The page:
A study of deliberate self-harm and its repetition among patients presenting to an emergency department.
Yip PS., Hawton K., Liu K., Liu KS., Ng PW., Kam PM., Law YW., Wong TW.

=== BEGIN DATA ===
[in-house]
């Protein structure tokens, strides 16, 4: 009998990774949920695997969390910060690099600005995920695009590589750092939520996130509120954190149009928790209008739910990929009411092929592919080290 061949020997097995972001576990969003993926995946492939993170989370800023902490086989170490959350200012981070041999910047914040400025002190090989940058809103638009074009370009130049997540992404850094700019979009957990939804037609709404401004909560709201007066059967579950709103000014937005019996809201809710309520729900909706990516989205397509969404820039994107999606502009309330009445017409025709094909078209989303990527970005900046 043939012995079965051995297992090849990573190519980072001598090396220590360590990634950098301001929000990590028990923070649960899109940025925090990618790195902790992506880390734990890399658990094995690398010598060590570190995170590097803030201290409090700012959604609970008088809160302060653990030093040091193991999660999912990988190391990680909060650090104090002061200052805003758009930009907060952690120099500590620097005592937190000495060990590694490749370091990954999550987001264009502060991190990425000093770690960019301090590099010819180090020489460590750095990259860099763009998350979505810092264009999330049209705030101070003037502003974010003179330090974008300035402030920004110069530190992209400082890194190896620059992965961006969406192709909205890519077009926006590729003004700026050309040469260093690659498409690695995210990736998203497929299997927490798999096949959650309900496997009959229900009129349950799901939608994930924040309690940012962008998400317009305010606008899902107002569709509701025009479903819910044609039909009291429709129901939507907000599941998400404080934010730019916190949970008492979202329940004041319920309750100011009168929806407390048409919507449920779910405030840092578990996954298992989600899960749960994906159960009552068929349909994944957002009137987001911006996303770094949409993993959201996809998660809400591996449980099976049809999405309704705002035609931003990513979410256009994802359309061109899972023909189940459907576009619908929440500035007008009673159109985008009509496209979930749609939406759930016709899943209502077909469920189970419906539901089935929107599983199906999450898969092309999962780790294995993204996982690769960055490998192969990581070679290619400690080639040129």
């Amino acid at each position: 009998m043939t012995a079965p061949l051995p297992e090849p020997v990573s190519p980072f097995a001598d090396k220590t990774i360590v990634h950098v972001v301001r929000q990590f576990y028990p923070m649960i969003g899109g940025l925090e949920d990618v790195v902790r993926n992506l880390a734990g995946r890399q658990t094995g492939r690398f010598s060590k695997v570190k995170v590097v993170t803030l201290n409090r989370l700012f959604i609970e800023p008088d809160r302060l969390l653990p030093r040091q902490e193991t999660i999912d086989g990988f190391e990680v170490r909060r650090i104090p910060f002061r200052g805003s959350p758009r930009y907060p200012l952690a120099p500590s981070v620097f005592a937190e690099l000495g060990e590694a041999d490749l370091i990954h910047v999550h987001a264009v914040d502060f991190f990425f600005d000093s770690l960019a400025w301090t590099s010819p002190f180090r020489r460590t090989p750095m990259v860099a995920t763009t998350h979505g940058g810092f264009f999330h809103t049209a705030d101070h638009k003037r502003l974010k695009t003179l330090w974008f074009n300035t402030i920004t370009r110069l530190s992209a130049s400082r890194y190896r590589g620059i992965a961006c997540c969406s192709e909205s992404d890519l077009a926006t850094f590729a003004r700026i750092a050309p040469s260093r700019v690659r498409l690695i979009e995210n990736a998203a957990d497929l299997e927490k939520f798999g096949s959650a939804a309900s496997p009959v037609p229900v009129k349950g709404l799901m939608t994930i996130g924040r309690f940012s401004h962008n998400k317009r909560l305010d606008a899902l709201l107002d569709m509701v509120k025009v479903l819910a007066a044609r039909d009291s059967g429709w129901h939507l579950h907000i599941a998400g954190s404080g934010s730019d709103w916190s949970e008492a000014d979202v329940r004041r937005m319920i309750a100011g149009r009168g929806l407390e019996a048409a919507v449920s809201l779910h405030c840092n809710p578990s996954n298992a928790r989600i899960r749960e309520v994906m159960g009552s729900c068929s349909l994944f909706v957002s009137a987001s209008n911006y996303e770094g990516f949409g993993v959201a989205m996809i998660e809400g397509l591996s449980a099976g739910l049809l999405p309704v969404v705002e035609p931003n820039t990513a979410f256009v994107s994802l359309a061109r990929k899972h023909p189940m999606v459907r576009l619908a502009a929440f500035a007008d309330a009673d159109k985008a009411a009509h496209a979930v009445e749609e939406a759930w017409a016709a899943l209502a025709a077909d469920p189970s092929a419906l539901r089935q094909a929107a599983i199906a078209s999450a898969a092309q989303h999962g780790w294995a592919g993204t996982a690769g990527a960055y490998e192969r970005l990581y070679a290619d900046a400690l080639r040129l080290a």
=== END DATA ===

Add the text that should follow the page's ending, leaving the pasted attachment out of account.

BACKGROUND: Marked differences have been found in the characteristics of people dying by suicide in Western and Asian countries. However, there is less information available on possible differences for deliberate self-harm (DSH). AIMS: To compare the characteristics of people presenting to hospital in Hong Kong and Oxford (UK) with DSH, and to assess the outcome of those persons in Hong Kong. METHODS: A sample of DSH patients admitted to the accident and emergency (A&E) department of a regional hospital in Hong Kong was assessed and followed up 6 months later to assess the risk of repetition of DSH, and was then compared with such patients in Oxford. RESULTS: The majority of patients in Hong Kong were female (male:female ratio of 1:2.4), young (59% were under 35), and had used self-poisoning (78%). Over one-third were single (37%) and one-fourth unemployed (26%). About half (49%) scored in the high or very high categories of the Beck's Suicide Intent Scale, considerably more so than in Oxford; 44.6% of patients defaulted psychiatric outpatient service during the 6-month follow-up period. The repetition rate within the following 6 months was 16.7%. The number of self-reported adverse life problems, history of childhood sexual and physical abuse, and repetitive self-mutilation were shown to be the factors most strongly correlated with the risk of re-attempt. Alcohol problems were much lower than in Oxford. CONCLUSIONS: The findings show that DSH patients in Hong Kong show some marked differences compared to those in Oxford. Implications for the prevention of repeated DSH in Hong Kong are discussed.